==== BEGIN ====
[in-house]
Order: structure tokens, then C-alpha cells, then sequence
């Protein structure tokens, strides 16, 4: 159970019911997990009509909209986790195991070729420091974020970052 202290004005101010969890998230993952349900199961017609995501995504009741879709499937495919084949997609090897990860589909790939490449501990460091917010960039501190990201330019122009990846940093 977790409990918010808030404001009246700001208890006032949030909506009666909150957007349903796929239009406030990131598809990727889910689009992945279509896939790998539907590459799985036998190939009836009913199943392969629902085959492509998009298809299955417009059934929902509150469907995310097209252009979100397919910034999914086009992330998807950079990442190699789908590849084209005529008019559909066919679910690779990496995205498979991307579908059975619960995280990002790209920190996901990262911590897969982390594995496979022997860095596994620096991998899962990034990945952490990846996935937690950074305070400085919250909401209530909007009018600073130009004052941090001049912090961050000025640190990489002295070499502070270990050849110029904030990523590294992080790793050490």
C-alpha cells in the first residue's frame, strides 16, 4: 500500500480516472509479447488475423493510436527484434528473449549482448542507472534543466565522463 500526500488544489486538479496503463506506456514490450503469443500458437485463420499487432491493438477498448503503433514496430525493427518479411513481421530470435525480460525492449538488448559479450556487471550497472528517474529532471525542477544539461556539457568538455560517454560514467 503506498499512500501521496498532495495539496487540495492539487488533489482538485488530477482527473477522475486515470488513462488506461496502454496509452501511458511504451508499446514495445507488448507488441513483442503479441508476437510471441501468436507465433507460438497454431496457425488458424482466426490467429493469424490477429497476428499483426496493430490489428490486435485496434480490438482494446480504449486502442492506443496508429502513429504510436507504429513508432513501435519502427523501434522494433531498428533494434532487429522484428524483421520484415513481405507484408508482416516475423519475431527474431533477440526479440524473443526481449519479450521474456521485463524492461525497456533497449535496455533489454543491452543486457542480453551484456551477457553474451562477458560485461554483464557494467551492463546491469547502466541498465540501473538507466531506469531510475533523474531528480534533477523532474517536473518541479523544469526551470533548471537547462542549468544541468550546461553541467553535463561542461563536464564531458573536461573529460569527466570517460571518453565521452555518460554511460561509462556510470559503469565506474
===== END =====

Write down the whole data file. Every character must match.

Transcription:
[in-house]
Order: structure tokens, then C-alpha cells, then sequence
């Protein structure tokens, strides 16, 4: 159970019911997990009509909209986790195991070729420091974020970052 202290004005101010969890998230993952349900199961017609995501995504009741879709499937495919084949997609090897990860589909790939490449501990460091917010960039501190990201330019122009990846940093 977790409990918010808030404001009246700001208890006032949030909506009666909150957007349903796929239009406030990131598809990727889910689009992945279509896939790998539907590459799985036998190939009836009913199943392969629902085959492509998009298809299955417009059934929902509150469907995310097209252009979100397919910034999914086009992330998807950079990442190699789908590849084209005529008019559909066919679910690779990496995205498979991307579908059975619960995280990002790209920190996901990262911590897969982390594995496979022997860095596994620096991998899962990034990945952490990846996935937690950074305070400085919250909401209530909007009018600073130009004052941090001049912090961050000025640190990489002295070499502070270990050849110029904030990523590294992080790793050490």
C-alpha cells in the first residue's frame, strides 16, 4: 500500500480516472509479447488475423493510436527484434528473449549482448542507472534543466565522463 500526500488544489486538479496503463506506456514490450503469443500458437485463420499487432491493438477498448503503433514496430525493427518479411513481421530470435525480460525492449538488448559479450556487471550497472528517474529532471525542477544539461556539457568538455560517454560514467 503506498499512500501521496498532495495539496487540495492539487488533489482538485488530477482527473477522475486515470488513462488506461496502454496509452501511458511504451508499446514495445507488448507488441513483442503479441508476437510471441501468436507465433507460438497454431496457425488458424482466426490467429493469424490477429497476428499483426496493430490489428490486435485496434480490438482494446480504449486502442492506443496508429502513429504510436507504429513508432513501435519502427523501434522494433531498428533494434532487429522484428524483421520484415513481405507484408508482416516475423519475431527474431533477440526479440524473443526481449519479450521474456521485463524492461525497456533497449535496455533489454543491452543486457542480453551484456551477457553474451562477458560485461554483464557494467551492463546491469547502466541498465540501473538507466531506469531510475533523474531528480534533477523532474517536473518541479523544469526551470533548471537547462542549468544541468550546461553541467553535463561542461563536464564531458573536461573529460569527466570517460571518453565521452555518460554511460561509462556510470559503469565506474